Markieff Morris has looked like a different basketball player since Earl Watson took over as the team’s head coach.
In four games since the change, Morris has averaged 21 points, 7.5 rebounds and 4.8 assists per game while shooting .441 from the field and making 40 percent of his 3-point attempts.
In 32 games under Jeff Hornacek, the fifth-year pro averaged 10.2 points, 4.9 rebounds and 2.0 assists per game on .384 shooting, with a 3-point percentage of just 28 percent.
So, while Watson has yet to earn his first win as a head coach, it appears as though he may have won over one of the team’s most important and mercurial players.
“We’ve gotten better every day as a group and as a team,” Watson told Doug and Wolf on Arizona Sports 98.7 FM Tuesday morning. “Individually, I think Markieff Morris has been an amazing leader for our team.”
Watson cited a play in Monday night’s loss to the Oklahoma City Thunder where Mirza Teletovic lost handle of the ball and as it bounced away down the court, Morris sprinted after it and dove on the floor in an effort to save it.
“To me, that was changing of our culture, that was the changing moment, defining moment where you said everyone’s bought in, everyone’s sacrificing their bodies, sacrificing their pride,” Watson said. “And Markieff had a really interesting statement about a day ago. He spoke to the team, and what he said resonated.
“He told the team there’s no cool way to play this game. The cool way to play basketball is the losing way. Never to accept losing — he’s never accepted losing his entire life. He came from a place where he could have given up, but he believed and he fought. And that speech he gave to the team resonated into today.”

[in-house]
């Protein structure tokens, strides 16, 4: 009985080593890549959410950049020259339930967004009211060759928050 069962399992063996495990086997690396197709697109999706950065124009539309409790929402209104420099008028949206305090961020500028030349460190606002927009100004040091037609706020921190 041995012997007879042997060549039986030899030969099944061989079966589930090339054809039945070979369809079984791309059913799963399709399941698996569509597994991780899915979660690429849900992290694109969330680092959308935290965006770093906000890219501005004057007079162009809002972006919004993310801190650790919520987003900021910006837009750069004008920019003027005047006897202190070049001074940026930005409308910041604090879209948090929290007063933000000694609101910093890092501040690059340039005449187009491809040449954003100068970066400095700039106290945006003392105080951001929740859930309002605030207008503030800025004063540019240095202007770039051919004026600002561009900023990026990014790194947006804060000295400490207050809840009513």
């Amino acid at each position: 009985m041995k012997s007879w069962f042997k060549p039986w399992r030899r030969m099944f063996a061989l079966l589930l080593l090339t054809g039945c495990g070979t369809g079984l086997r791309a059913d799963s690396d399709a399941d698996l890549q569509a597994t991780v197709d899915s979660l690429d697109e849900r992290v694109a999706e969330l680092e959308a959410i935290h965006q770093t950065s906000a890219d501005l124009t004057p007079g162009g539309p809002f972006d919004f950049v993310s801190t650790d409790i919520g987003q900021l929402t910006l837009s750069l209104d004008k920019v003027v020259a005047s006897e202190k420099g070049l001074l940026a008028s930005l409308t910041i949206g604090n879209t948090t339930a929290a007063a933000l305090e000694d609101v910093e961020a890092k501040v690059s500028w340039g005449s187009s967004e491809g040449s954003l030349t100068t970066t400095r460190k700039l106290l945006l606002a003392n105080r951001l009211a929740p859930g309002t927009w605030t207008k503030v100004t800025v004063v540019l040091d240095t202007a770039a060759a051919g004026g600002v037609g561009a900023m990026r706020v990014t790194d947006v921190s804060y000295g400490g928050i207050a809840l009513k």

Watson added that Tyson Chandler is another player who has provided excellent leadership, but getting other players to speak up and hold each other accountable is another step in the right direction.
And that it is Morris who is speaking up speaks volumes.
If Morris has indeed turned over a new leaf and become a different player with a new attitude with increased effort and focus, people may wonder why he changed. The answer to that question, Watson said, is one that only the player can provide.
“Markieff and I, we had a conversation when I took over the team, we took over the team as a group, and it was never about basketball,” Watson said. “I think you have to connect beyond and communicate beyond the court, because we have to remember the AAU generation has been constantly used for winning and losing games, and talent.
“When these guys come into the NBA, we have to show them — which is a Coach (John) Wooden thing — that all that matters is you do your best, you play the right way, you become a better person and you grow from a young man to a man.”
Watson said that’s something one of his former coaches, Hubie Brown, emphasized, and then pointed out that the 26-year-old Morris is not at all a veteran.
“He’s too young for us to define him for the rest of his life or his career,” he said. “I think it’s more beautiful to see him go through trials and tribulations, grow into a man who can represent the Suns and everyone is proud of and he can look back and tell the kids, ‘Look, adversity, resilience, you can overcome anything.’
“That’s the role model that actually went through it, not the role model that came with a perfect slate.”
- McDonough: Suns have options to open roster spot for Mike James
- Bucks’ Bledsoe returns to Phoenix, hasn’t ‘said one bad thing’ about Suns
- Former Sun Eric Bledsoe giving Bucks new, exciting dimension
- Suns’ center rotation under spotlight with Monroe, Chandler and Len
- Triano: Suns’ Alex Len playing with desperation in contract year